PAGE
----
News, updates, commentary and more from BikeAthens. BikeAthens is a 501(c)3 nonprofit organization based in Athens, GA. BikeAthens promotes transportation and land-use policies that improve alternative modes of transportation, including pedestrian, cycling, and public transit options. The mission of our organization is to make alternative transportation a practical, convenient, and safe option for all citizens of Athens-Clarke County.

Friday, February 5, 2010

HB 988: 3 foot passing law

Unfortunately, we hear all the time about folks who get buzzed and knocked off their bikes, scared, or seriously injured or killed. Despite what many Georgia cyclists believe, state law makes no specific statements about how cars should pass bicycles. The portion of the code that refers to passing (40-6-42) states only that

(1) The driver of a vehicle overtaking another vehicle proceeding in the same direction shall pass to the left thereof at a safe distance and shall not again drive to the right side of the roadway until safely clear of the overtaken vehicle;

We must note of course that bicycles are vehicles under state law. Sixteen other states have laws that apply a 3 foot safe passing distance for cars passing bicycles.

This law works as an educational tool for drivers and as a standard for enforcement (how close is too close? "I didn't hit him -- he just fell down after I passed").

Based on Georgia's accident statistics from 2004-2006, more than half (55%) of recorded deaths from car vs bicycle crashes occurred when the car and bicycle were traveling in the same direction, when speeds tend to be higher and injuries more severe, highlighting the need for education and enforcement of a safe passing distance.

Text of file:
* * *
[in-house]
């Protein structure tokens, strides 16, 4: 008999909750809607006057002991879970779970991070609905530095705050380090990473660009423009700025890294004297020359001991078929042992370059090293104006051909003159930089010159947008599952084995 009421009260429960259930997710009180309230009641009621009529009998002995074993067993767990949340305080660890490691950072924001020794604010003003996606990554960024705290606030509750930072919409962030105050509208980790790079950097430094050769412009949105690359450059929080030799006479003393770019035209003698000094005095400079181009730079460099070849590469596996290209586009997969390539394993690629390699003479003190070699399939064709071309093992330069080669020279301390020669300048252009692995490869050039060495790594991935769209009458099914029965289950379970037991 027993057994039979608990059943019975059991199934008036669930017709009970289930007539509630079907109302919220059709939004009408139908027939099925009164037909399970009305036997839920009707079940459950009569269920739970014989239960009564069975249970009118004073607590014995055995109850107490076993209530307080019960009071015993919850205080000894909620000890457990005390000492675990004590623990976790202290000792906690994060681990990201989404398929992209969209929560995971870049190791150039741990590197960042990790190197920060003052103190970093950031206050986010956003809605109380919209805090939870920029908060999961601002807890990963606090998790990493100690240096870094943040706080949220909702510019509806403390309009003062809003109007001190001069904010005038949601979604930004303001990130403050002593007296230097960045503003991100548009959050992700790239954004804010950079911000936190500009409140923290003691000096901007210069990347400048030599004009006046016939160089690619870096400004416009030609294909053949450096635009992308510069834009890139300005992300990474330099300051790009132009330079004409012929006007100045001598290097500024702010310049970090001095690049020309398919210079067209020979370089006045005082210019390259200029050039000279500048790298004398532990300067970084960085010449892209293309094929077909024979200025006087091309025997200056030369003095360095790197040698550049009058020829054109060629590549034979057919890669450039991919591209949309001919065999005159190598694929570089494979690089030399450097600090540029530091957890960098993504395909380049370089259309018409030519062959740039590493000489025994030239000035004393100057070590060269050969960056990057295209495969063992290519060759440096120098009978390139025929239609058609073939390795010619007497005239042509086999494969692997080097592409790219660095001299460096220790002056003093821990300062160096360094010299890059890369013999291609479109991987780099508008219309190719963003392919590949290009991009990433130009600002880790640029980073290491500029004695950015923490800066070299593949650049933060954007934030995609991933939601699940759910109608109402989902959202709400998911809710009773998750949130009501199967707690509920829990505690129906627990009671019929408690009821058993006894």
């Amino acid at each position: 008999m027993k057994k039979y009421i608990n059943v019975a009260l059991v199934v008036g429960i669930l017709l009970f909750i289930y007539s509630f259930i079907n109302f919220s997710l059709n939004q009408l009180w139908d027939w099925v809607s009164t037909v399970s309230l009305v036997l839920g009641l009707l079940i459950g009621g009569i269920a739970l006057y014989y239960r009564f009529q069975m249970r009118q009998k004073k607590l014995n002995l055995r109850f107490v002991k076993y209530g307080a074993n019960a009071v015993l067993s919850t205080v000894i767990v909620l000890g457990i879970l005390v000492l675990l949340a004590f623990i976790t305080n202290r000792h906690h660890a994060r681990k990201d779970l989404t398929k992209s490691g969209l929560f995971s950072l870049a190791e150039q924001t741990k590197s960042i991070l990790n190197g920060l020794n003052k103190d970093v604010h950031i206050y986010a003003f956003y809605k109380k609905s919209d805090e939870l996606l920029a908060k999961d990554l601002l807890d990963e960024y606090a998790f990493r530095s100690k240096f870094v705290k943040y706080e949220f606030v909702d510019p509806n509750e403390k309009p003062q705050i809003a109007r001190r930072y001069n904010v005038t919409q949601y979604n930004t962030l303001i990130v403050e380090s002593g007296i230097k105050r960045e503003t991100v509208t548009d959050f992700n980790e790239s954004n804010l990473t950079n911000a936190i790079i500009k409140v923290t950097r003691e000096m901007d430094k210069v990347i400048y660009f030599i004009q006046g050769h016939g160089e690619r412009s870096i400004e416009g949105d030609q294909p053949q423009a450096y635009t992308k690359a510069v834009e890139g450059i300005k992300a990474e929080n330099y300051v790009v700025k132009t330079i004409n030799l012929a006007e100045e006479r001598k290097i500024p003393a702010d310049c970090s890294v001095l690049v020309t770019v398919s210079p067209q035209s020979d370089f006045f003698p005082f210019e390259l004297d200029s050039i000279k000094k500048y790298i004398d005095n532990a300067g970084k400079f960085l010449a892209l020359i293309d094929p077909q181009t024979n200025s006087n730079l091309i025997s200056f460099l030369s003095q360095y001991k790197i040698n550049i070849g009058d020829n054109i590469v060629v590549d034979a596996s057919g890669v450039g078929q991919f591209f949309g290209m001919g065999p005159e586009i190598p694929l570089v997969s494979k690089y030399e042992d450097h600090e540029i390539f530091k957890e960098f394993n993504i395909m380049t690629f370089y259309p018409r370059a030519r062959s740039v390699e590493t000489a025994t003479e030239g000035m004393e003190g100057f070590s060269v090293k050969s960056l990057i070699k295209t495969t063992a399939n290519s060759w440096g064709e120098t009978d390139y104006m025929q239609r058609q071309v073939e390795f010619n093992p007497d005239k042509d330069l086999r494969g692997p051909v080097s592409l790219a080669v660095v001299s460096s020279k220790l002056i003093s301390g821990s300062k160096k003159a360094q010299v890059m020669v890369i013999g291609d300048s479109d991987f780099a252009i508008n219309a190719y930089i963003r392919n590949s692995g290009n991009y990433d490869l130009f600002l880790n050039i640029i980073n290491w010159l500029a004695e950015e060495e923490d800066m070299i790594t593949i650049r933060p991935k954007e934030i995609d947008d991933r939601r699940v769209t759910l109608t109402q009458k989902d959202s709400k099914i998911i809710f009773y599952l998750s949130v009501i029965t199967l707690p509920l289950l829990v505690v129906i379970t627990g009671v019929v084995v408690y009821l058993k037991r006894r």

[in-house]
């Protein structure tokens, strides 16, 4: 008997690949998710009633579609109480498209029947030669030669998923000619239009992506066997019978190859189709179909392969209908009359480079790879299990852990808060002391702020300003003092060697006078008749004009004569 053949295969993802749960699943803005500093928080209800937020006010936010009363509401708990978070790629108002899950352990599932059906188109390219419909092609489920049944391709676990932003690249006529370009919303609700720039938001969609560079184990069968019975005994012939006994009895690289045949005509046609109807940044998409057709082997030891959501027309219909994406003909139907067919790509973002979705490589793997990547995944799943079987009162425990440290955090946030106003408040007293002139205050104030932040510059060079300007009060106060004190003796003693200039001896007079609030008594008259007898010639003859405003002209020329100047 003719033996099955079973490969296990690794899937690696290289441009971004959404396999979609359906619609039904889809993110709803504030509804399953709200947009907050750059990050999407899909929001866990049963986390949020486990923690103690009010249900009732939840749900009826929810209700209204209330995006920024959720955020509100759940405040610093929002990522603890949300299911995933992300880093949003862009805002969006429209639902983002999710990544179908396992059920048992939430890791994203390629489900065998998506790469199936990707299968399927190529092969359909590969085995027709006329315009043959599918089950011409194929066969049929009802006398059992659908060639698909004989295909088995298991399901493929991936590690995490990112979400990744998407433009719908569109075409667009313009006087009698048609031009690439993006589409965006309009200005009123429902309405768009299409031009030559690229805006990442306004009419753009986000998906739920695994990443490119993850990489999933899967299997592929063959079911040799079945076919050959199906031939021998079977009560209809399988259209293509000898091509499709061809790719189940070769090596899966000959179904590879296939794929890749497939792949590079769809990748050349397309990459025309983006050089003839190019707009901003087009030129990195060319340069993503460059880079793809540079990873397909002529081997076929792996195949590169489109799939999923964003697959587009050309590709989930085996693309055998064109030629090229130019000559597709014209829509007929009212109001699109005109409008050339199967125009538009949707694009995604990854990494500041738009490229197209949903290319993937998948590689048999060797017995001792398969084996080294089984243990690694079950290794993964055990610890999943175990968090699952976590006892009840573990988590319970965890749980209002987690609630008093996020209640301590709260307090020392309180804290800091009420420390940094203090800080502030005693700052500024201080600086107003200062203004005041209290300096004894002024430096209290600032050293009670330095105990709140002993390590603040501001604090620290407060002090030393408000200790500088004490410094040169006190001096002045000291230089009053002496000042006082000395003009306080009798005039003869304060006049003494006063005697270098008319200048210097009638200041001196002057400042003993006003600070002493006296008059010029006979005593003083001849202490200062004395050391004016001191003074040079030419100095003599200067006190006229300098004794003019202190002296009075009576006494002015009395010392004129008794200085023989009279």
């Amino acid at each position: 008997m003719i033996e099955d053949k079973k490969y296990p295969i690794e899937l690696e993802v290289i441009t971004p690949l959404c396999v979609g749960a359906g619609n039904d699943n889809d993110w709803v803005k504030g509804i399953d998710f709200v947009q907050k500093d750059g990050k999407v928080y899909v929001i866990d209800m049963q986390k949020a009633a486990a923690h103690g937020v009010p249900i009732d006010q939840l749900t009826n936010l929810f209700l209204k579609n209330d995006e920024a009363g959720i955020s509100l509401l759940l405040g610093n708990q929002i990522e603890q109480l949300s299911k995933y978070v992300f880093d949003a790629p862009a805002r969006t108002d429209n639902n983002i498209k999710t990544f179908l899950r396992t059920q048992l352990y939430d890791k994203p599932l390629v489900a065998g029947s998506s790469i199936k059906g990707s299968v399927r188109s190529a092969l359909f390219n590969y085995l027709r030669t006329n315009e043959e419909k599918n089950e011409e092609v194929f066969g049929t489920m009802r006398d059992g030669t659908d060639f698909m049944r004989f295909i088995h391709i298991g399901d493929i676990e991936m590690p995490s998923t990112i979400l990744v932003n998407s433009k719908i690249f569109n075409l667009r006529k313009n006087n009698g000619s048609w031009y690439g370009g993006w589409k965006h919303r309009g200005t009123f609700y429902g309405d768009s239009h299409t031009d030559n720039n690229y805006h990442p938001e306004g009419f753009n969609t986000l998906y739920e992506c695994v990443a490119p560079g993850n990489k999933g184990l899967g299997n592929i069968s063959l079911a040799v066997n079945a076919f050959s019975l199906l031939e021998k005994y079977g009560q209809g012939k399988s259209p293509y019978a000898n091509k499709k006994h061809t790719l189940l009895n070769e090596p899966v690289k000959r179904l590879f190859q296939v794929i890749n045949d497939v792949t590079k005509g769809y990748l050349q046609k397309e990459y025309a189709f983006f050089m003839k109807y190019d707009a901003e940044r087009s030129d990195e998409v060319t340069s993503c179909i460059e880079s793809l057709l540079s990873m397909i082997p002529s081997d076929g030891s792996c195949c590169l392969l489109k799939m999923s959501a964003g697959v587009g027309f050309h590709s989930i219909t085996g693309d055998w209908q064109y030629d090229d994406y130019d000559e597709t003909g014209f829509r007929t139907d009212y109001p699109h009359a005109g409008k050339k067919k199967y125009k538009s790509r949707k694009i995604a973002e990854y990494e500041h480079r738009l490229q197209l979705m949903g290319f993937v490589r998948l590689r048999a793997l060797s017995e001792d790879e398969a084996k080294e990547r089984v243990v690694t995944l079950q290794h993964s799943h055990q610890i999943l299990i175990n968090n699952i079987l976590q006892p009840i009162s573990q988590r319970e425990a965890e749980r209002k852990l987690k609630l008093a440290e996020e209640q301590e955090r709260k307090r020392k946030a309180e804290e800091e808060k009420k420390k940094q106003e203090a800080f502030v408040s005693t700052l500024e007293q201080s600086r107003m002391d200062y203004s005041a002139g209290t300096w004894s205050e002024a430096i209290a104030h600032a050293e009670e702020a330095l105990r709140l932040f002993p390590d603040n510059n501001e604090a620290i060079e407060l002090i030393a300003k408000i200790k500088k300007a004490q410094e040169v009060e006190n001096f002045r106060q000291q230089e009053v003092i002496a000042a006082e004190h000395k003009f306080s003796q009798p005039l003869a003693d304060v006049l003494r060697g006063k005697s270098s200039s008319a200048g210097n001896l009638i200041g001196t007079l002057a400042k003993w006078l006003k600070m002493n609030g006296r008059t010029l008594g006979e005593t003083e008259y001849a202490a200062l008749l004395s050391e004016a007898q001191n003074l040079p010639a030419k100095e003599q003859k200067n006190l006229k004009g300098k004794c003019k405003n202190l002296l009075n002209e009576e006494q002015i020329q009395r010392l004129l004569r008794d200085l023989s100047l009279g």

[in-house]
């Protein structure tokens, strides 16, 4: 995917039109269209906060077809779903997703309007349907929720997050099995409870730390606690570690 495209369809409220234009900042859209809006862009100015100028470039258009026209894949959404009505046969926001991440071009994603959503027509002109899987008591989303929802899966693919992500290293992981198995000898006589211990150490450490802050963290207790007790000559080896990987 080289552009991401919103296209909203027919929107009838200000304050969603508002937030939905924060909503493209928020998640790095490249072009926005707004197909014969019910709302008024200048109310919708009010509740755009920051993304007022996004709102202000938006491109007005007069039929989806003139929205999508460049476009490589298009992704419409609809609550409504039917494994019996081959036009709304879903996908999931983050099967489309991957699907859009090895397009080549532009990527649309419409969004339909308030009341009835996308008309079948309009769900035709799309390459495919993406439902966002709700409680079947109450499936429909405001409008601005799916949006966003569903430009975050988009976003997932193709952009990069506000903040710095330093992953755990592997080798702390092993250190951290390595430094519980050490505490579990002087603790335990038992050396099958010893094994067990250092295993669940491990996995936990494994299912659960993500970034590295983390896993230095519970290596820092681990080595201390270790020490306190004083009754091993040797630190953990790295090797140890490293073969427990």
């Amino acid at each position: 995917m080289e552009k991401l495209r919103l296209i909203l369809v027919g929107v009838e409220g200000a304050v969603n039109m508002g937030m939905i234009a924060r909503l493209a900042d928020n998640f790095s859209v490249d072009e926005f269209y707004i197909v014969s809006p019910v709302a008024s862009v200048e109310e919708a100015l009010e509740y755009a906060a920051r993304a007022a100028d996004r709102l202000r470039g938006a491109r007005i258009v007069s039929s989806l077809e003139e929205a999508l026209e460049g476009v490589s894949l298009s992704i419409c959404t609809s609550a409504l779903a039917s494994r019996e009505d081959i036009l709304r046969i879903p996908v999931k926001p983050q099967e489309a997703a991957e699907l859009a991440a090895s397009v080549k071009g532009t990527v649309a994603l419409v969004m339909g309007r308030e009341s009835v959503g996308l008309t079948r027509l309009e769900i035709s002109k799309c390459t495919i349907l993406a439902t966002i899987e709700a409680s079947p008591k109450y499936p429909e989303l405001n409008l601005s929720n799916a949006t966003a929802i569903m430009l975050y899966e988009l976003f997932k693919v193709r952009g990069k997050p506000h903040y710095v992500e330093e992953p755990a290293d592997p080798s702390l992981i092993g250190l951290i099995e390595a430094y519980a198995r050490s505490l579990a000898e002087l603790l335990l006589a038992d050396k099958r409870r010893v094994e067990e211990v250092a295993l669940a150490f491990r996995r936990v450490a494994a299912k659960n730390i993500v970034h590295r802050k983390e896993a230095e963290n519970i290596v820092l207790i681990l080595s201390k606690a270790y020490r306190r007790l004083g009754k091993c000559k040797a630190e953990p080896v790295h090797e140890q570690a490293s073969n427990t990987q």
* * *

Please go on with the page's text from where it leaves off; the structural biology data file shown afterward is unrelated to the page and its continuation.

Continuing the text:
Georgia is now one of seven states with a proposed 3 foot passing law: HB 988 was introduced in the Georgia House of Representatives by Wendell Willard of Roswell. Please encourage your state representative to support this bill. Its passage will increase safety for all of our roads' users. For more information on the merits of this bill, please visit
http://bicyclecampaign.org/wp-content/uploads/2010/02/White_Paper_3_Feet.pdf

* Thanks to Drew Wade with Savannah Bicycle Campaign for drafting the above statement!

3 comments:

Greg said...

we need this put in effect

Rodney said...

Three foot laws and Far to Right (FTR) laws need to be abolished.

The three foot law, is nothing more than a nice, warm and fuzzy feeling for cyclists. The truth is many motorists have NO IDEA about such statutes (or the other rules of the road that apply to vehicles, whether animal, human, or motor propelled).

Many of the so-called-cyclists that are involved in crashes do not possess the aptitude to safely operate a bicycle. I'm not saying they're not capable, just lacking the required knowledge/skill that will allow them ride conflict-free.

Education is very important in regards to operating on the roads, no matter which mode of conveyance you choose. If the roads are designed for vehicle travel, why marginalize yourself and other cyclists?

A good explanation of stress free and conflict free riding , based on FL statutes, can be found at http://cyclingsavvy.org/hows-my-driving/

Rodney said...

Here in FL,and I presume in the other states, the 3-foot passing law is highly unenforceable. Many law enforcement officers either lack the knowledge of the statutes as they pertain to bicycle operators or have a bias towards us.

If this makes you feel good, like riding in a debris filled bicycle lane, corralled out of the way of "I pay gas taxes for the road and you don't" motorists, I wish you the very best. FL will have a Mandatory Bike Lane use (when present)starting September 1, 2010. (FL HB971)

FWIW, I get closer passes in a bike lane than if I control the lane, where I belong. Three foot is a minimum based on a 30 mph overtaking vehicle. 4 foot for 40 mph, 6 foot for 60 mph, etc. These minimums do not even take into consideration the size of overtaking vehicle.

An 18 wheeler or large delivery truck will have to give more because of the draft and vacuum created during overtaking.